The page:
Premise: So I’m pretty inconsistent at blogging. Last year I went through spells where I was writing once a week and everything was fine but then I’d lose motivation and would publish nothing for three months. It’s just that when it got to December /May, and with university deadlines and assessments looming, I just didn’t have the time. I hope this year will be different.
I thought that a monthly review of everything Liverpool Football Club would fit into my schedule better. And this, as the title suggests, is it. A monthly round up and analysis of the key issues and games surrounding LFC.
This will be the first of ten. Who knows where we will be come the end of May? I certainly don’t. But this is the start, this was August.
2nd: Roma 2-1 Liverpool (friendly )
6th: Liverpool 4-0 Barcelona (friendly )
7th: Mainz 4-0 Liverpool (friendly )
14th: Arsenal 3-4 Liverpool
20th: Burnley 2-0 Liverpool
22nd: Burton 0-5 Liverpool (League Cup)
27th: Tottenham 1-1 Liverpool
August in Edinburgh was certainly interesting. The city, as it is every year, was transformed by the Edinburgh International Festival. Streets were packed due to the influx of thousands of performers and millions of visitors, hundreds of venues popped up across the city and you couldn’t miss the fireworks that went off over the castle every night.
August, for me however, is only ever about one thing and that of course is the start of the league. It’s probably the most exciting time to be a football fan. It’s the one point in the season where everyone is optimistic. Doubts and fears are forgotten. How can you stand before a 38 game season and not dream of glory at the end?
August, for me this year, was slightly different. Keen to capitalise on living in Edinburgh during the fringe, I got a job. But with Saturdays being our busiest day, it meant that I missed all but one of Liverpool’s opening three league games. Thankfully that game was our opening win and after three long months it felt so good to be watching The Reds again. And what a show they put on. Four incredible goals, four manic celebrations in Milnes on Rose Street. Nothing beats that feeling and boy I had missed it. The next two games were different. I was in work and relying on updates from my phone. After half an hour against Burnley I was furious. We were already 2-0 down and I wanted to know what the f*** was going on. And then against Spurs we were one up. I heard we were playing well. I was hoping, no I was waiting for a second goal to flash up on my phone but instead I got an equaliser. A point, but not necessarily a bad one.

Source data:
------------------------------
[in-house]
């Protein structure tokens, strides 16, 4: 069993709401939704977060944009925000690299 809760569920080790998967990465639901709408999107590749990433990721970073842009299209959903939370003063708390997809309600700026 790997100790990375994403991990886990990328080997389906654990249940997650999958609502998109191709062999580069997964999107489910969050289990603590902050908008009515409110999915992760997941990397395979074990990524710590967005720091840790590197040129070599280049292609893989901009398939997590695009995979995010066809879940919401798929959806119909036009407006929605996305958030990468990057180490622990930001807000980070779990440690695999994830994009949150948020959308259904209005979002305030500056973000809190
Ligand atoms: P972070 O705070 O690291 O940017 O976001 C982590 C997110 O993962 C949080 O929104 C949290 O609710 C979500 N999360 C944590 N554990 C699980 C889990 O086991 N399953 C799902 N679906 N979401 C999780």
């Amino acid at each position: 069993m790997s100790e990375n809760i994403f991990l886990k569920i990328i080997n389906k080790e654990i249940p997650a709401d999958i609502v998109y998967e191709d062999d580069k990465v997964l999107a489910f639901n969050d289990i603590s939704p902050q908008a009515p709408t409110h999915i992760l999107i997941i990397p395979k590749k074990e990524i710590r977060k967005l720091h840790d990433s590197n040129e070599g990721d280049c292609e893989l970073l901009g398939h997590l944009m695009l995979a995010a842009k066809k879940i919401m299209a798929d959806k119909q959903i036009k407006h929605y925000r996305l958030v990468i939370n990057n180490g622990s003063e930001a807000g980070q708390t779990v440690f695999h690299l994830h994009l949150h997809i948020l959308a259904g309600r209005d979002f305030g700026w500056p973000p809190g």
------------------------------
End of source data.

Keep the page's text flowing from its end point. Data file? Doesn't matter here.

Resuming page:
Inconsistency was the theme of the month and that is where I will begin the review. Our business, or lack of it in certain departments, off the pitch has been interesting. There has been all the drama surrounding Mamadou Sahko and all the fury about our left-back situation. I’ll discuss all of that too.
But August, that was August. The Festival gone for another year. Edinburgh returned to normality. I hope you enjoy the review and I’ll see you next month.
So, four points from our first three league games. If you asked me at the start of the season I reckon I’d have said that four points would be about par. Four points, however, feels disappointing and, of course, it is because of the Burnley result. Burnley skews everything. If we had beaten Burnley but lost at Spurs and drew at Arsenal I think people would be looking at four points differently. But no matter how bad Liverpool were against Burnley it is important to remember how good we looked in spells in against Arsenal and Spurs. It has only taken three games but I think Liverpool have already shown how good and how bad they can be. A flash of a 10, a glimpse of pace, movement, goals but also the glare of a 0, of calamitous defending and tepid football. We’ve seen both ends of the scale.